There was considerable confusion during this period. The fueling units had not had time to reform completely after fueling operations, and the TBS was jammed with a multitude of orders and interrogations concerning location of varioius ships and units. Visibility at this time was so bad that is only occasionally that other ships in the formation could be seen. Indicative of the situation was a series of TBS reports from ships in TG 38.1 from about 1010 to 1100 reporting that they had sighted a CVE dead in the water as they passed it close aboard. The CVE, sighted by BOSTON, at 1045 at around one-half mile range, was eventually identified as the CAPE ESPERANCE attached to TG 30.8. A DE belonging to TG 30.8 was similarly encountered, and passed at 500-1000 yards range, which was about the limit of visibility at the time.

There were many reports of men washing overboard from ships in the vicinity. BOSTON, however, lost none, and there were but five minor injuries during the day; also, there was surprisingly little evidence of sea sickness. Aside from loss of one plane, BOSTON’s damage was negligible: the SK and forward SG radar were temporarily disabled but soon fixed.

At 1300 BALTIMORE was ordered to join and take command of the COWPENS groups as CTU 31.1.5.

The height of the storm was reached between noon and 1300 dimishing rapidly between 1500 and 1600 during which hour the wind dropped from 55 to 25 knots, continuing to back around counterclockwise toward the south, and the sea moderated to a lesser degree. Observations from the ship, supported by reports on the storm’s track, indicated that TG 38.1 passed within about 20 to 30 miles of the typhoon center.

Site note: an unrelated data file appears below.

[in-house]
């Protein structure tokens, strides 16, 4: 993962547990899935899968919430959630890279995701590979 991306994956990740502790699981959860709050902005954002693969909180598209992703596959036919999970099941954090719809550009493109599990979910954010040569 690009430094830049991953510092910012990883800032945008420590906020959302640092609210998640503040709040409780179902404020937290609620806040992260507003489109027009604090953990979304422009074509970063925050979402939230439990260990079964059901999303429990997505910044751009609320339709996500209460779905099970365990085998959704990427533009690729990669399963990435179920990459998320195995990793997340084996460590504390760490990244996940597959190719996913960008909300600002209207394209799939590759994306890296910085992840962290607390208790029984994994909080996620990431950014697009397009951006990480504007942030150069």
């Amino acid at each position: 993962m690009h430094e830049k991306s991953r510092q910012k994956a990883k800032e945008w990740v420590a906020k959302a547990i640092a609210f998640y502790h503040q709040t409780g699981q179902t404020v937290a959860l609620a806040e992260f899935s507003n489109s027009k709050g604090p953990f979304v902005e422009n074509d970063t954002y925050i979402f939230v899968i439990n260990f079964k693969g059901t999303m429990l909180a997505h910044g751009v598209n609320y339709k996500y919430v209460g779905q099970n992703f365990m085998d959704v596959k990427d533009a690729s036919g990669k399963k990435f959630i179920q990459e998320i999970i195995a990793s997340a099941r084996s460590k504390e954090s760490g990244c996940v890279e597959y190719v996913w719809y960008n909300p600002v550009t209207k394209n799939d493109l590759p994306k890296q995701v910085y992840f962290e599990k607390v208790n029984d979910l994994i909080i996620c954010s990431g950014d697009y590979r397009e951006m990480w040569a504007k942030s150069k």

The fleet continued south during the night, picking up stray units as it went, and preparing to resume fueling next morning. The only known loss was the HULL which was reported sunk by capsizing during the forenoon.

General Quarters stations were manned for about one hour before sunrise and the AA batteries for about one hour after sunset. Sunrise 0648, sunset 1800, moonset 2025, new moon.

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Barrett
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Post by Barrett » 15 Dec 2004 02:48

A friend of mine was LSO aboard Yorktown (CV-10), and he had an observation after Hurricane Hugo struck Charleston, SC, in 1989. He said, "Well, if Halsey couldn't sink us by sticking his nose into two hurricanes in the Pacific, I guess we're safe from this one!" However, IIRC the carrier was moved from its moorings.

Some 3rd Fleet sailors are still befuddled as to how Halsey got a 5th star after Leyte and two avoidable hurricanes...

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Aufklarung
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Post by Aufklarung » 15 Dec 2004 04:15

Damage to USS Tabberer (DE 418):
Image
http://www.desausa.org/typhoon_of_1944.htm

A good account from a DE perspective there.

regards
A :)

JamesL
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Post by JamesL » 15 Dec 2004 14:25

My father said the carriers looked like billboards with their planes sliding off the sides of the ship into the water.

Somewhat impressive that the smaller DE's withstood the storm better than the larger DD's.